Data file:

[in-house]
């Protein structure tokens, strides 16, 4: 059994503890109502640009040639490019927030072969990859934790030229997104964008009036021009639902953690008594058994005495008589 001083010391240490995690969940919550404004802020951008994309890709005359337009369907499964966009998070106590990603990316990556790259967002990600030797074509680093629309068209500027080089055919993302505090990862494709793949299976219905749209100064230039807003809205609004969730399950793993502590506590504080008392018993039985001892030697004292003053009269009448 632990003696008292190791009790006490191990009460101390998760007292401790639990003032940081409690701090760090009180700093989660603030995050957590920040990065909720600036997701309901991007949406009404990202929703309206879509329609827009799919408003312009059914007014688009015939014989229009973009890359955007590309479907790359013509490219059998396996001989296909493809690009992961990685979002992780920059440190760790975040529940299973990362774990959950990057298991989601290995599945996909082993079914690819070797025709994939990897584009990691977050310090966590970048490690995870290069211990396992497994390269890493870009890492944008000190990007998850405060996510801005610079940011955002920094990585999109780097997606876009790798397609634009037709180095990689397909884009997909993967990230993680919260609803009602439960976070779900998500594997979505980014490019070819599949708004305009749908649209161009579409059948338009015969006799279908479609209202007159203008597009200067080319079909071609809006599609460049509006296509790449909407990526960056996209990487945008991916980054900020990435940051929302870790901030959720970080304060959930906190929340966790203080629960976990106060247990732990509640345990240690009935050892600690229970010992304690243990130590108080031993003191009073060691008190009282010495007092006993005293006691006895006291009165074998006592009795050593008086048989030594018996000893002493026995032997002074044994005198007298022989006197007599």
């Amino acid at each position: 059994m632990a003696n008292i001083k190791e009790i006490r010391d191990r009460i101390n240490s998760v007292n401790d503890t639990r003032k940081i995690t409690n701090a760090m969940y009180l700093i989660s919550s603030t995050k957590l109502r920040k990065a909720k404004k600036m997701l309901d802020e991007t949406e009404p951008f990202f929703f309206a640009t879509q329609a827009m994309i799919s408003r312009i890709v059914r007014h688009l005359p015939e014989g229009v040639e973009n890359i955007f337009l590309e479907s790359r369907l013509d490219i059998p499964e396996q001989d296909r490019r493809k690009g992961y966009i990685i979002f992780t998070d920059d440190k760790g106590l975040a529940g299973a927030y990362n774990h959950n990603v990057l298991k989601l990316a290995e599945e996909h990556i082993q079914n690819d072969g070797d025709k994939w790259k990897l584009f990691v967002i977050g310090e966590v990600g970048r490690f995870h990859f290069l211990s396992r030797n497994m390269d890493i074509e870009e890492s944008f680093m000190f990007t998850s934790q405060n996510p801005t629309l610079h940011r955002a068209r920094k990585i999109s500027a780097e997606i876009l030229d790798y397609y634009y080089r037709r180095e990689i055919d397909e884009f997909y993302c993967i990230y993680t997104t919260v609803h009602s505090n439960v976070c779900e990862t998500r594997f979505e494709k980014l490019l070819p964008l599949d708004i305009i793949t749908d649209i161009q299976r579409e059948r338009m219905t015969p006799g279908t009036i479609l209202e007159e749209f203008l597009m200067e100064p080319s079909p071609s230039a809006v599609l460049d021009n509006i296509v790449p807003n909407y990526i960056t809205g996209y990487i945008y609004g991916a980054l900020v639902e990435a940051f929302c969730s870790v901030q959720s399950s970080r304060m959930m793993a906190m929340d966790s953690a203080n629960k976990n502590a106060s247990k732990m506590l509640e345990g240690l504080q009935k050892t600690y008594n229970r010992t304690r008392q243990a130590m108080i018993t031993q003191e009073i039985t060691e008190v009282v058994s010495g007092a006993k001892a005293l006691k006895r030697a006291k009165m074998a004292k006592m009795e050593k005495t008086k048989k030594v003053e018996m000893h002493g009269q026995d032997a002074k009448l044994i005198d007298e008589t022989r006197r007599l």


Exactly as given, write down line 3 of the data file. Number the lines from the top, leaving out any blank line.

């Amino acid at each position: 059994m632990a003696n008292i001083k190791e009790i006490r010391d191990r009460i101390n240490s998760v007292n401790d503890t639990r003032k940081i995690t409690n701090a760090m969940y009180l700093i989660s919550s603030t995050k957590l109502r920040k990065a909720k404004k600036m997701l309901d802020e991007t949406e009404p951008f990202f929703f309206a640009t879509q329609a827009m994309i799919s408003r312009i890709v059914r007014h688009l005359p015939e014989g229009v040639e973009n890359i955007f337009l590309e479907s790359r369907l013509d490219i059998p499964e396996q001989d296909r490019r493809k690009g992961y966009i990685i979002f992780t998070d920059d440190k760790g106590l975040a529940g299973a927030y990362n774990h959950n990603v990057l298991k989601l990316a290995e599945e996909h990556i082993q079914n690819d072969g070797d025709k994939w790259k990897l584009f990691v967002i977050g310090e966590v990600g970048r490690f995870h990859f290069l211990s396992r030797n497994m390269d890493i074509e870009e890492s944008f680093m000190f990007t998850s934790q405060n996510p801005t629309l610079h940011r955002a068209r920094k990585i999109s500027a780097e997606i876009l030229d790798y397609y634009y080089r037709r180095e990689i055919d397909e884009f997909y993302c993967i990230y993680t997104t919260v609803h009602s505090n439960v976070c779900e990862t998500r594997f979505e494709k980014l490019l070819p964008l599949d708004i305009i793949t749908d649209i161009q299976r579409e059948r338009m219905t015969p006799g279908t009036i479609l209202e007159e749209f203008l597009m200067e100064p080319s079909p071609s230039a809006v599609l460049d021009n509006i296509v790449p807003n909407y990526i960056t809205g996209y990487i945008y609004g991916a980054l900020v639902e990435a940051f929302c969730s870790v901030q959720s399950s970080r304060m959930m793993a906190m929340d966790s953690a203080n629960k976990n502590a106060s247990k732990m506590l509640e345990g240690l504080q009935k050892t600690y008594n229970r010992t304690r008392q243990a130590m108080i018993t031993q003191e009073i039985t060691e008190v009282v058994s010495g007092a006993k001892a005293l006691k006895r030697a006291k009165m074998a004292k006592m009795e050593k005495t008086k048989k030594v003053e018996m000893h002493g009269q026995d032997a002074k009448l044994i005198d007298e008589t022989r006197r007599l």